An Introduction to the Transformer Model: The Brains Behind Large Language Models

Tyler Au
8 minutes
May 1st, 2024
Tyler Au
8 minutes
May 1st, 2024

What is a Transformer Model?

Just last week, Meta launched Meta Llama 3, the newest iteration of their Llama large language model (LLM). Llama 3 marks a drastic improvement from their Llama 2 model, being trained on 7x more tokens, being 3x more efficient, and going head to head with other popular LLMs. The free open source LLM has also garnered tons of community support and adoption. Excelling in areas such as “language nuances, contextual understanding and [...] translation and dialogue generation” Llama 3 has made Meta a formidable competitor in the open AI space, but why is their newest LLM so powerful?

Large language models, LLMs, are machine learning (ML) models capable of understanding and generating human language texts by processing immense amounts of data. In particular, LLMs are deep learning models, ML models that process data and are able to make complex associations similar to the human brain. These associations are based on probability, with LLMs being fed enough data to accurately predict logical outcomes, such as finishing an incomplete sentence. This complex foundation allows LLMs to execute a number of complex tasks and functions, making it the go-to basis for things like generative AI, copywriting, code generation, and so on.

In order to support their full predictive capabilities, LLMs are built upon a neural network known as a transformer model. Developed in 2017 by Google, transformers and the transformer model have since then shaken up the natural language processing (NLP) field, cementing a place for themselves in many artificial intelligence applications today. With Llama 3 and some of the most powerful LLMs being built upon a transformer architecture, it’s no wonder why some of the biggest tech companies around the world have been implementing transformers into their own solutions. But what makes transformers so critical to LLMs?

The Transformer Architecture and What It Means for NLP

Transformer Architecture

Transformer models can be thought of as a human brain in many aspects. For one, the composition of transformer models is extremely similar to brains themselves: complex networks of countless nodes and interdependent layers work together to transcribe information and put out information.

Processing information is the brain’s biggest capability- information reaches our brains and we react, or put out, a response to it. Transformer architecture is based on this idea.

At its core, a transformer model typically follows an encoder-decoder architecture, with the encoder and decoder being built of several components themselves. The encoder is responsible for extracting meaning from an input sequence, which is then sent to the decoder to generate an output sequence based on the extracted meaning. Meaning is derived from tokens, with tokens in natural language processing (NLP) referring to individual chunks within a sequence that are ready for analysis. Encoders parse the words in a sentence for underlying meaning, with the encoder arranging a new sequence based on the meaning. Within these encoders and decoders are different transformer blocks, or layers, that each serve their own purpose. Examples of some of these layers include the attention layer, feed-forward layer, and normalization layers.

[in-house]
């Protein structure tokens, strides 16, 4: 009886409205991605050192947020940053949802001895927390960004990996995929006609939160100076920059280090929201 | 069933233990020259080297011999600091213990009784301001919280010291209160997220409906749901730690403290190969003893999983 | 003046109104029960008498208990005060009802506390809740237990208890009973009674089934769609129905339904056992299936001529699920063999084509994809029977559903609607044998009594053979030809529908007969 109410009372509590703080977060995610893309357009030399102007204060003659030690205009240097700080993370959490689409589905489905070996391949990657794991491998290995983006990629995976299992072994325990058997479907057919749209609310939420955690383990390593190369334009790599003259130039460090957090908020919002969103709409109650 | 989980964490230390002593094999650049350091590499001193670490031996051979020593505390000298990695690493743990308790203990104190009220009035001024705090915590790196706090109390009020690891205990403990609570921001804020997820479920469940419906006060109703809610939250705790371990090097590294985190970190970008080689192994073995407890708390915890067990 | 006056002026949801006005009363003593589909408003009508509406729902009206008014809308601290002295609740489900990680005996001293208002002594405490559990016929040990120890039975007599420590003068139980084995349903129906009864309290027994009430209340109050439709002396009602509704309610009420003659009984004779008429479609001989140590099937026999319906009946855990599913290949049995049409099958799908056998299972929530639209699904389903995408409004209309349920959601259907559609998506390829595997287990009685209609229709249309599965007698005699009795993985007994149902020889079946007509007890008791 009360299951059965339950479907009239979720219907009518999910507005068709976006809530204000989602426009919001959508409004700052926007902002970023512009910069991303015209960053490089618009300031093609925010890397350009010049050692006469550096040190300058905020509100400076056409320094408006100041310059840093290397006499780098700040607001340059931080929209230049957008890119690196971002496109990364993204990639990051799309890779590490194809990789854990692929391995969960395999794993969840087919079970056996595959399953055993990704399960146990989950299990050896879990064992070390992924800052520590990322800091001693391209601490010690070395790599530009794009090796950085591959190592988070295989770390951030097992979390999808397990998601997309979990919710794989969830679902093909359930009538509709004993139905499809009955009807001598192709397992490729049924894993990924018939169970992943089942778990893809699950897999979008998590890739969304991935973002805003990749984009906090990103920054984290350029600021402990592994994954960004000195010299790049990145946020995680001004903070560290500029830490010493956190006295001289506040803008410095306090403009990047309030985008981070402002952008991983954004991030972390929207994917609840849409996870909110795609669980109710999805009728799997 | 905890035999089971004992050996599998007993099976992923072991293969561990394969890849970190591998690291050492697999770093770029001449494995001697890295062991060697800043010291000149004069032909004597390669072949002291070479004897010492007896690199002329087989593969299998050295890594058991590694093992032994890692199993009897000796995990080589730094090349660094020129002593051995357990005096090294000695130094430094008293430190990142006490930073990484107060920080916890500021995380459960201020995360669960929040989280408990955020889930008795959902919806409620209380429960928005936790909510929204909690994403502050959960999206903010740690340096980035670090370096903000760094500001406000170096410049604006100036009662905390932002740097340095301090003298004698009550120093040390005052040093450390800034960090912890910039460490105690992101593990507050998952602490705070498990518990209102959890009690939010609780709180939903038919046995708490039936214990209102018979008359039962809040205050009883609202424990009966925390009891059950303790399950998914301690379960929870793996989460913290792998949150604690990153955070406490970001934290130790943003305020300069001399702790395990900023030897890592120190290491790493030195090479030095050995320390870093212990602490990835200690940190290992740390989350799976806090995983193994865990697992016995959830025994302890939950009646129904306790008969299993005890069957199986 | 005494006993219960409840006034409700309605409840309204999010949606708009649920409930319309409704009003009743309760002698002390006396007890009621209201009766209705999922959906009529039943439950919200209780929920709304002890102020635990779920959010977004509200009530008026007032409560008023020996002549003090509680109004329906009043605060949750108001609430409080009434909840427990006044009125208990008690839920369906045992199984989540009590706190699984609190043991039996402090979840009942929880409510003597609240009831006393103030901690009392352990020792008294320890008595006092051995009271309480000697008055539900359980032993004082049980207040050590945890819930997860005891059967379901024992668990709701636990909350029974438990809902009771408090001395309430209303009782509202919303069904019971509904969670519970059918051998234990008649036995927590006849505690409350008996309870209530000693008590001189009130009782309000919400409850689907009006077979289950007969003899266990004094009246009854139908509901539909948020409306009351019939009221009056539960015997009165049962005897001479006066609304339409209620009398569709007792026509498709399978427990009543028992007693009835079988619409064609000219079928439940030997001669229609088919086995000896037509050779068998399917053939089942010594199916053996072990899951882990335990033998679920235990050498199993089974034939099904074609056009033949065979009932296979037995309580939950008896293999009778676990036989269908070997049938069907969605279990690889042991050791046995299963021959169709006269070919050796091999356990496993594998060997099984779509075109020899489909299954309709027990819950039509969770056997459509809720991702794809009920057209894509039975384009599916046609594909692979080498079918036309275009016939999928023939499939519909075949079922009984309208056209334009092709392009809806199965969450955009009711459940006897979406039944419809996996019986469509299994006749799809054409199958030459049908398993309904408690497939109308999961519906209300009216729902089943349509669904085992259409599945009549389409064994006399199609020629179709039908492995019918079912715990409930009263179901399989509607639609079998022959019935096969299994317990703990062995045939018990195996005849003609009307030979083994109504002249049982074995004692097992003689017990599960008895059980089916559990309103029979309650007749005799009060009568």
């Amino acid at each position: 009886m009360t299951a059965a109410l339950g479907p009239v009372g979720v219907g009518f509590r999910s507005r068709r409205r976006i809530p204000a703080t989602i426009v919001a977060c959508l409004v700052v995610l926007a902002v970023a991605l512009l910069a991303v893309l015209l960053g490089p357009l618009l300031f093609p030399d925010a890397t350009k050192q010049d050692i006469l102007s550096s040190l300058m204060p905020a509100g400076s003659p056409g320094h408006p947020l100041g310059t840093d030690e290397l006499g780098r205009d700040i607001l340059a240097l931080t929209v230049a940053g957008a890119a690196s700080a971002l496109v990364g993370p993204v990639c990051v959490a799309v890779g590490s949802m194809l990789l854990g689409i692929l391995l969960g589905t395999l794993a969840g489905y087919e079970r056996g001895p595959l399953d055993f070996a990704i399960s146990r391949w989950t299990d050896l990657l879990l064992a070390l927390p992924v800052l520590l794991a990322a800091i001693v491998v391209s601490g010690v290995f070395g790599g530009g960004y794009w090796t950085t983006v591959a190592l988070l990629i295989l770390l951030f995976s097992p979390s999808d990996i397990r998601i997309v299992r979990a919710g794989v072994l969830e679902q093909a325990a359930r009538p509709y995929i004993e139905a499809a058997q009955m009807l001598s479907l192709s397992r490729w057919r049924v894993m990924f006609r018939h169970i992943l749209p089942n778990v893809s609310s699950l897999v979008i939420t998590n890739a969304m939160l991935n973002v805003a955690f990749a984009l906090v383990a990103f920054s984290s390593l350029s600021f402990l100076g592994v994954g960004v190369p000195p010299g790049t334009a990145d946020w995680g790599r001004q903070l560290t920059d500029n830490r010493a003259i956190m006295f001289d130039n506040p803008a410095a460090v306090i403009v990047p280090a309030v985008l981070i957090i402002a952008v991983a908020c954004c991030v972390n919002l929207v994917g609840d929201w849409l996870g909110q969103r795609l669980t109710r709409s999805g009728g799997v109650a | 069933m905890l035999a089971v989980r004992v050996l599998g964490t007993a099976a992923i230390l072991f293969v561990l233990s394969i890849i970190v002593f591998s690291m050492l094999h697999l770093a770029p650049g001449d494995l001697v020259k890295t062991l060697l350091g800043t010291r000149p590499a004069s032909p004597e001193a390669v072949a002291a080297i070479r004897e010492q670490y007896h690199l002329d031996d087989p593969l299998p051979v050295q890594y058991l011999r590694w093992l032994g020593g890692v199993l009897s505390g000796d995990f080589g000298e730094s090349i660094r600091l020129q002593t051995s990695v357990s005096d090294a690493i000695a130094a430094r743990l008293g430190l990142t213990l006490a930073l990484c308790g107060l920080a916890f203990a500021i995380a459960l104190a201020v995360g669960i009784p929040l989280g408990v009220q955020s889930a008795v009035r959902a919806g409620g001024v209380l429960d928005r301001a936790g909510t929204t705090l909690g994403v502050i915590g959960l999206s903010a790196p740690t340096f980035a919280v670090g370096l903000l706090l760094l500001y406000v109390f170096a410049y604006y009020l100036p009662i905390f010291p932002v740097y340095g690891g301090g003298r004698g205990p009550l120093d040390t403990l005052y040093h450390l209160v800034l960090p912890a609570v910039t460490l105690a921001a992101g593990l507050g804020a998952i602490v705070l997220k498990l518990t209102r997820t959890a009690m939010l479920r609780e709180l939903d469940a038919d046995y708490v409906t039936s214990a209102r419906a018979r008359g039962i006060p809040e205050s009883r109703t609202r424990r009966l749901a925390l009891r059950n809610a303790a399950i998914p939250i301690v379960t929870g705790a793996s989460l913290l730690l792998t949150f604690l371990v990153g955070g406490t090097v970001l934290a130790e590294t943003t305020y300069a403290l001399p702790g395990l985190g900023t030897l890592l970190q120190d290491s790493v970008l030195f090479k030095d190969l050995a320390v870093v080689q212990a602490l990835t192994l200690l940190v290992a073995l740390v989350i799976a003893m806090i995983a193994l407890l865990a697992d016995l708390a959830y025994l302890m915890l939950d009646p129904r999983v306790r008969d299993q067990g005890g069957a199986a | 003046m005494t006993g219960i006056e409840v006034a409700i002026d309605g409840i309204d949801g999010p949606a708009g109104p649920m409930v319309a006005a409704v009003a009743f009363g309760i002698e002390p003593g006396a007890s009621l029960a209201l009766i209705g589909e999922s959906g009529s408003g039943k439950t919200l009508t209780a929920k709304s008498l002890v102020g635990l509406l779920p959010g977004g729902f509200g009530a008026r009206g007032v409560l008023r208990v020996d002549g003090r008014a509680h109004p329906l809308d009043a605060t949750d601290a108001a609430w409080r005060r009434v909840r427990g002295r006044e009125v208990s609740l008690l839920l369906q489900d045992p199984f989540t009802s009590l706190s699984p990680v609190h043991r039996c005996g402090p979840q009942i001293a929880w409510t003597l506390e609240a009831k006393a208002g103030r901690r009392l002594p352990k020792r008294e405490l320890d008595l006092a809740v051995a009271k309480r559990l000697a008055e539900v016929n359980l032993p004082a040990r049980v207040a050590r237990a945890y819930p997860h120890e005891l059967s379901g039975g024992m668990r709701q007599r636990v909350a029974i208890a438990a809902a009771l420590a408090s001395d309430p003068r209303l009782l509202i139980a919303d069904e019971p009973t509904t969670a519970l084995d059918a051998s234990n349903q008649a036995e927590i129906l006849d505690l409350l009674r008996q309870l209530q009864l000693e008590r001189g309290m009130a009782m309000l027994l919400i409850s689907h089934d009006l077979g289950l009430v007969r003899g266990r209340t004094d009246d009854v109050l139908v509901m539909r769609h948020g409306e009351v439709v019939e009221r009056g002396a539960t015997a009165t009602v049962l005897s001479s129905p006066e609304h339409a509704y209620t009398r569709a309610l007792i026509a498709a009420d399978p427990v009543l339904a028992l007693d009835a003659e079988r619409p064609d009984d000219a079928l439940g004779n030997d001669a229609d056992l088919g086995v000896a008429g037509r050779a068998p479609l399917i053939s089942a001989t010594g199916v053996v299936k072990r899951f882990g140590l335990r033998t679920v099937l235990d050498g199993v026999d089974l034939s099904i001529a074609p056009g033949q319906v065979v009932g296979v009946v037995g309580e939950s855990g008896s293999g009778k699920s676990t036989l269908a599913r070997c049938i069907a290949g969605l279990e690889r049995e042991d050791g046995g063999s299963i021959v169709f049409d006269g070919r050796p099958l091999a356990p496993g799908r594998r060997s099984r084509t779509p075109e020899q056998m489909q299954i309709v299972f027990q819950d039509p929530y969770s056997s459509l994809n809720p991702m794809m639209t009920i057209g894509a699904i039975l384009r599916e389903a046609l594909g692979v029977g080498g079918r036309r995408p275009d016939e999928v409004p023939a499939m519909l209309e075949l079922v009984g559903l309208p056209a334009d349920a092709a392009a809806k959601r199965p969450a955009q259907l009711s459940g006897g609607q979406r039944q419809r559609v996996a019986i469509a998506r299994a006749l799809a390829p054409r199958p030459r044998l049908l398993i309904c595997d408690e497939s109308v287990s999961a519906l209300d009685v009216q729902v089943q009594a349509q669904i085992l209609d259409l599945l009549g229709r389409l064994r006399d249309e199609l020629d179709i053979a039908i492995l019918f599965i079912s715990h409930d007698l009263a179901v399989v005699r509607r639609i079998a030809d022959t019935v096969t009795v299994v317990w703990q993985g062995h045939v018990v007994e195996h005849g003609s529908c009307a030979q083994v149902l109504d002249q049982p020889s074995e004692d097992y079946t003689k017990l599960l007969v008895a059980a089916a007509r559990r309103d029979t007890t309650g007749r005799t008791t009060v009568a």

Image courtesy of "All You Need is Attention"

Like a brain, in order to improve its response and performance, a transformer model must learn. 

Transformer models rely on a mechanism called self-attention. Similar to noticing body language in a conversation, self-attention is used to detect how elements in a sequence are non-sequentially related. These elements are then weighed with the given overall context, with some pieces of information being more relevant than others. Through this, a transformer model is able to understand context and pull information that has the most weight within a sequence, generating a sequence that is most relevant to the input sequence.

What makes the integration of self-attention into transformer models so important is because it allows these models to focus on all previous tokens within sequences, expanding greatly from the reference capabilities of earlier NLP models like Recurrent Neural Network (RNN) and Long Short Term Memory (LTSM). This GIF by Michael Phi does an extremely great job at illustrating this idea:

GIF Courtesy of Michael Phi in "Illustrated Guide to Transformers- Step by Step Explanation"

Self-attention is vital to LLMs because it enables their transformer foundations to understand sequences from a long range of inputs, making them more efficient and able to be trained on larger data sets. In particular, self-attention lets LLMs excel in things like sentence completion, question answering, translation, and so on.

Embracing self-attention mechanisms and creating multifaceted ways of encoding and decoding information through the various layers have allowed transformer models to become a mainstay in the NLP field, marking a shift within the space.

The New Kid on the Block

Before transformer models were introduced in 2017, natural language processing relied on two main architectures: Recurrent Neural Networks (RNNs) and Long Short-Term Memory (LSTM) networks.

An RNN is another deep learning model that processes input and output data sequentially, being the one that laid the foundation for every sequence modeling mechanism to come. RNNs are extremely simple and dependable for sequences that present information in a timely order. RNNs, however, couldn’t process information in the past, making important information forgotten.

LTSMs were created to address the shortcomings of RNNs, allowing information from previous steps within a sequence to be retained, though upping the complexity from RNNs.

The transformer model addresses the shortcomings of both RNNS and LTSMs through the multi-head self-attention mechanism.